1. (U) SUMMARY: The NCP continues to suggest that the SPLM is not keen on holding national elections due to the SPLM's potential loss of power in the GoSS. The SPLM says it supports a 50 (direct)/50 (proportional) electoral system in order to allow leaders from smaller communities a chance to govern. The NCP gives little hope that a compromise will be reached on the draft electoral bill, while the SPLM says a compromise is possible. END SUMMARY.
2. (U) Poloff met with President of the Sudan Worker's Trade Union Federation (SWTUF) and prominent NCP member Ibrahim Ghandour on 6 February. Ghandour, who is the chief negotiator for the NCP in its meetings with the SPLM on the electoral law, said that the NCP will not support any compromise on the proposed percentages of the mixed electoral system. Either the draft law will go forward with the 60(direct)/40(proportional) make-up that the NCP supports or it will go forward with the 50(direct)/50(proportional) split that the SPLM and other opposition parties support. "There will be no meeting in between or further revising of figures," said Ghandour. On 11 February, poloff met with Atim Garang, Deputy Speaker of the GNU National Assembly and an SPLM founder. Garang believes that a compromise on the electoral law can be reached between the peace partners before the bill is sent to the National Assembly for ratification.
3. (U) Ghandour reflected back to February 2007, when the National Constitutional Review Commission (NCRC) called for all parties to submit input on a draft electoral bill. He said that, at the time, the NCP supported 60(direct)/40(proportional) system, the Communist Party supported a 50(direct)/50(proportional) system, the Umma Party supported a 70 (direct)/30(proportional) system, the Democratic Unionist Party (DUP) and the National Democratic Alliance Party (NDA) called for a 100 percent proportional voting system, and the SPLM supported a 100 percent direct voting system. According to Ghandour, all parties agreed that at least 25 percent of the national, GoSS, and state legislatures should be women.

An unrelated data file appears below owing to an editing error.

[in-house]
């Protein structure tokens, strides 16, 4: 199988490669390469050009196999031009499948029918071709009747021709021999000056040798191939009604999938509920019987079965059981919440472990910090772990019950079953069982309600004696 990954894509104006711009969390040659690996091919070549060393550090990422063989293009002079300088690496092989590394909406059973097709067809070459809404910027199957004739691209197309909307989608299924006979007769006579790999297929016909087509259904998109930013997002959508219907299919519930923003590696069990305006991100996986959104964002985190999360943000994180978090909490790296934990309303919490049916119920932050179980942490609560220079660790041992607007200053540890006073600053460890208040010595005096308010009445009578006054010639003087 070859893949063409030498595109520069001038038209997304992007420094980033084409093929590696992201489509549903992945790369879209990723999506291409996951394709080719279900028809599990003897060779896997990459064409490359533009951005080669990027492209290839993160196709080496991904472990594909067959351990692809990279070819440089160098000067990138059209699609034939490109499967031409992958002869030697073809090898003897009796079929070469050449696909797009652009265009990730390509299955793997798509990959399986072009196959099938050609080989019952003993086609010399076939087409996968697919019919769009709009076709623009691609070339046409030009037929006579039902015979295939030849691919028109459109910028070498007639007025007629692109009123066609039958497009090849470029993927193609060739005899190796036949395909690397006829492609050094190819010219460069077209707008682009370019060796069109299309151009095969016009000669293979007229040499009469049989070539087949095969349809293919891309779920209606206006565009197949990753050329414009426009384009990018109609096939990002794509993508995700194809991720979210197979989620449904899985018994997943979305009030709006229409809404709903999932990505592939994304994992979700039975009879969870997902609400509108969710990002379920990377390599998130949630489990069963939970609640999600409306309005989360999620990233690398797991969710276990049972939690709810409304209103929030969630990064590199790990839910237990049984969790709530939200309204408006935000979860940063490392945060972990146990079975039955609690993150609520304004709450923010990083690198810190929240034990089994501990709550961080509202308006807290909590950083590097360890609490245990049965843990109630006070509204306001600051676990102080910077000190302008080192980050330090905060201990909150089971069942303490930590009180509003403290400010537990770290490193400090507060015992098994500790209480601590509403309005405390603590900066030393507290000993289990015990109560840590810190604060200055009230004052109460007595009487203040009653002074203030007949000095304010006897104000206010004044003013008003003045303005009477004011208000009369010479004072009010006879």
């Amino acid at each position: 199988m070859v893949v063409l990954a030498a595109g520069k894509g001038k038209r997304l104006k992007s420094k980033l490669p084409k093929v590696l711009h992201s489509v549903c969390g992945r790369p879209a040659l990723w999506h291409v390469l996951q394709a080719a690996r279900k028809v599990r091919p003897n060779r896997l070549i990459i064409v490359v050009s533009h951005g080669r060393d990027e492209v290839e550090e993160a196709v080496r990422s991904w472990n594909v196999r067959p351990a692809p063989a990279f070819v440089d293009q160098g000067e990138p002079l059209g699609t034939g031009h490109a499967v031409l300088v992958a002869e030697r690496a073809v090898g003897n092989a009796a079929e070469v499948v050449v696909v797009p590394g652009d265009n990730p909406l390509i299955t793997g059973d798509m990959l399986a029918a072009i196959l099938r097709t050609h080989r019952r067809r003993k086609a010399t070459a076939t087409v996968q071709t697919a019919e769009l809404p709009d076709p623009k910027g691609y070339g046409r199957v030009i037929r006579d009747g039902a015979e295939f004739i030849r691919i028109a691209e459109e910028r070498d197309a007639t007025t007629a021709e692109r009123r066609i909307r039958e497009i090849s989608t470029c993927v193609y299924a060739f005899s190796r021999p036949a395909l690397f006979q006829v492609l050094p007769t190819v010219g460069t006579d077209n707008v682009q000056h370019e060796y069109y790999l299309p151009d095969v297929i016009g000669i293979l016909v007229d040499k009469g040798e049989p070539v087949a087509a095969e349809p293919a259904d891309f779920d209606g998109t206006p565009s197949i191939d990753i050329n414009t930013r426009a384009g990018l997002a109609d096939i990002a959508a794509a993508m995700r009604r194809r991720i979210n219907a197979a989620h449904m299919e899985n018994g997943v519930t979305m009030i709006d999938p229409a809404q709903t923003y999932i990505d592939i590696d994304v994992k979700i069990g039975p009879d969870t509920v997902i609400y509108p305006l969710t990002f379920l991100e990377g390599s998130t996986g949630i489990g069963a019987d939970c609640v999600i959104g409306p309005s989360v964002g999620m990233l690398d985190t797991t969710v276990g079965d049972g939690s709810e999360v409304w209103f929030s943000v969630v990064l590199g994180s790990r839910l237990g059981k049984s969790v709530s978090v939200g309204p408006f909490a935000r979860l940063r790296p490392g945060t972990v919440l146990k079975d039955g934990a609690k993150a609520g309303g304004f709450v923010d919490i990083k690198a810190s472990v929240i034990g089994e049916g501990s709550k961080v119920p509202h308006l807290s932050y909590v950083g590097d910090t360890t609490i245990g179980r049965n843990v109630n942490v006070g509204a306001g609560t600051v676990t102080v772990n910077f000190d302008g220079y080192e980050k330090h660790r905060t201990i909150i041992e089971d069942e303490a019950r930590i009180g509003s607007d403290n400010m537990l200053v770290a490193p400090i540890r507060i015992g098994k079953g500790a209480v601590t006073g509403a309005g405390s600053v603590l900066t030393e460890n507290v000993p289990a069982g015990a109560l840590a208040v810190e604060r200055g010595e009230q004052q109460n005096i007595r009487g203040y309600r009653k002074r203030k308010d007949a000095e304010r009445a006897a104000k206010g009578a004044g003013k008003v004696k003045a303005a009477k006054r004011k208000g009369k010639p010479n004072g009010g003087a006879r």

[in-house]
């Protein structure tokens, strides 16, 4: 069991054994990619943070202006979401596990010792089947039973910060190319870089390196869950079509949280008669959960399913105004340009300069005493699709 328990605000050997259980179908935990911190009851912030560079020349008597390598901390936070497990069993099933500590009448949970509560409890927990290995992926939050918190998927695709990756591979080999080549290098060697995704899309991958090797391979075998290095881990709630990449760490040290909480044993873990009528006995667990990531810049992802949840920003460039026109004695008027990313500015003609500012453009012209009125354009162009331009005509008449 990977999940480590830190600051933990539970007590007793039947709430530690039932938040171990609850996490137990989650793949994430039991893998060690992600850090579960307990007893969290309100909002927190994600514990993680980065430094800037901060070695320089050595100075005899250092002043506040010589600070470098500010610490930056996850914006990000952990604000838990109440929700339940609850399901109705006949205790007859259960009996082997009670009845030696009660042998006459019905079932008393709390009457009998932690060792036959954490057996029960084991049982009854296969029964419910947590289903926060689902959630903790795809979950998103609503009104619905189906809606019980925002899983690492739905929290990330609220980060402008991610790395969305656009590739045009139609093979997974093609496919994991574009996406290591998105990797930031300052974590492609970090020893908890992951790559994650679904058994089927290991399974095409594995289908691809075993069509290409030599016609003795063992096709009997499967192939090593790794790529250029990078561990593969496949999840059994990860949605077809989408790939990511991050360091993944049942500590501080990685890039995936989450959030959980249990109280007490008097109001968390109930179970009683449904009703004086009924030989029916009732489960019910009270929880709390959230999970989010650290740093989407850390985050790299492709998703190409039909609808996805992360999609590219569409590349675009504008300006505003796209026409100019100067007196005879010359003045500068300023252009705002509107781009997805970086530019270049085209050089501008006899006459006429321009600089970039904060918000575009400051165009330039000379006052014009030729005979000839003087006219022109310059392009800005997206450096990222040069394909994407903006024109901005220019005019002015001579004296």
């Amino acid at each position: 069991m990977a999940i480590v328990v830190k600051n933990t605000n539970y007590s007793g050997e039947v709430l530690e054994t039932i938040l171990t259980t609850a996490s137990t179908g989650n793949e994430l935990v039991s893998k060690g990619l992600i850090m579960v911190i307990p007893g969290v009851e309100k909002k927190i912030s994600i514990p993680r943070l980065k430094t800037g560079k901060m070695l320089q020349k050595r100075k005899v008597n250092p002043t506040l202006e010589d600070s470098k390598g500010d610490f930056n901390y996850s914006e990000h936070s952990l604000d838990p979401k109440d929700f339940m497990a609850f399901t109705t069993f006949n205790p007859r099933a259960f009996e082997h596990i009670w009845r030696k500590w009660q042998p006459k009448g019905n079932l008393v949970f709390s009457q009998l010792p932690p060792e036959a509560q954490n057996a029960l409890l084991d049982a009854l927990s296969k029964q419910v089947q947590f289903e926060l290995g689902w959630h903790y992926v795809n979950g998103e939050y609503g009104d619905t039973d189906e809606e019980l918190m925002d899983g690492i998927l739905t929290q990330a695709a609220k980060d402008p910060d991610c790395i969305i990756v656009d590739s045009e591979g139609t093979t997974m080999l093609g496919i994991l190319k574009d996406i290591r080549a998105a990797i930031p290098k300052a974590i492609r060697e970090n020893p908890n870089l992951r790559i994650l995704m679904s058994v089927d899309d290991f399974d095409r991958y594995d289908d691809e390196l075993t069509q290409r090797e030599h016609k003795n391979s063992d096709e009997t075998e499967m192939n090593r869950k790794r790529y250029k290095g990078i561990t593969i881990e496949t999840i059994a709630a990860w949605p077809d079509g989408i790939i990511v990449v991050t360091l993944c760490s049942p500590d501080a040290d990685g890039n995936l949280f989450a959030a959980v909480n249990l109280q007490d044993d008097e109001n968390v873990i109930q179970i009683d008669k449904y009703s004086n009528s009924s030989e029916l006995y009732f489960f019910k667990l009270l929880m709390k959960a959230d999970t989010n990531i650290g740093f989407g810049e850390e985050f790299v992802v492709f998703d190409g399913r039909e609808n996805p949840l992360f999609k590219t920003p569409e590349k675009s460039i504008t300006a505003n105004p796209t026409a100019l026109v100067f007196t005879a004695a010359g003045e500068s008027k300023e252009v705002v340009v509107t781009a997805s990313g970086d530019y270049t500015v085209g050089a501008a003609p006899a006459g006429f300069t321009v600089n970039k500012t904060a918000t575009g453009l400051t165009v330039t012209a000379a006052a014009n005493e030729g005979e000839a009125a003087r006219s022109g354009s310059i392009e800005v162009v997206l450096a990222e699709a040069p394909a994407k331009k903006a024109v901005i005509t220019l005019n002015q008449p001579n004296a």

4. (U) In May of 2007, Ghandour said that all parties agreed to a 60(direct)/40(proportional) system. All opposition parties, except for the SPLM, unified and came up with a new proposal for a 50/50 system in September 2007. In October, when the SPLM pulled out of the GNU, they joined with the opposition parties in supporting a 50/50 system. Since reaching a deadlock, Ghandour said that the NCP and the SPLM have had four meetings to work out percentage distributions for the mixed system. He claimed that the NCP did not want "new figures" (i.e. - the SPLM at one point offered to support a 55/45 compromise, but the NCP did not agree to this). Ghandour claimed that the NCP is "keen to go to elections" but that "the opposition is not prepared and does not want elections.mQJ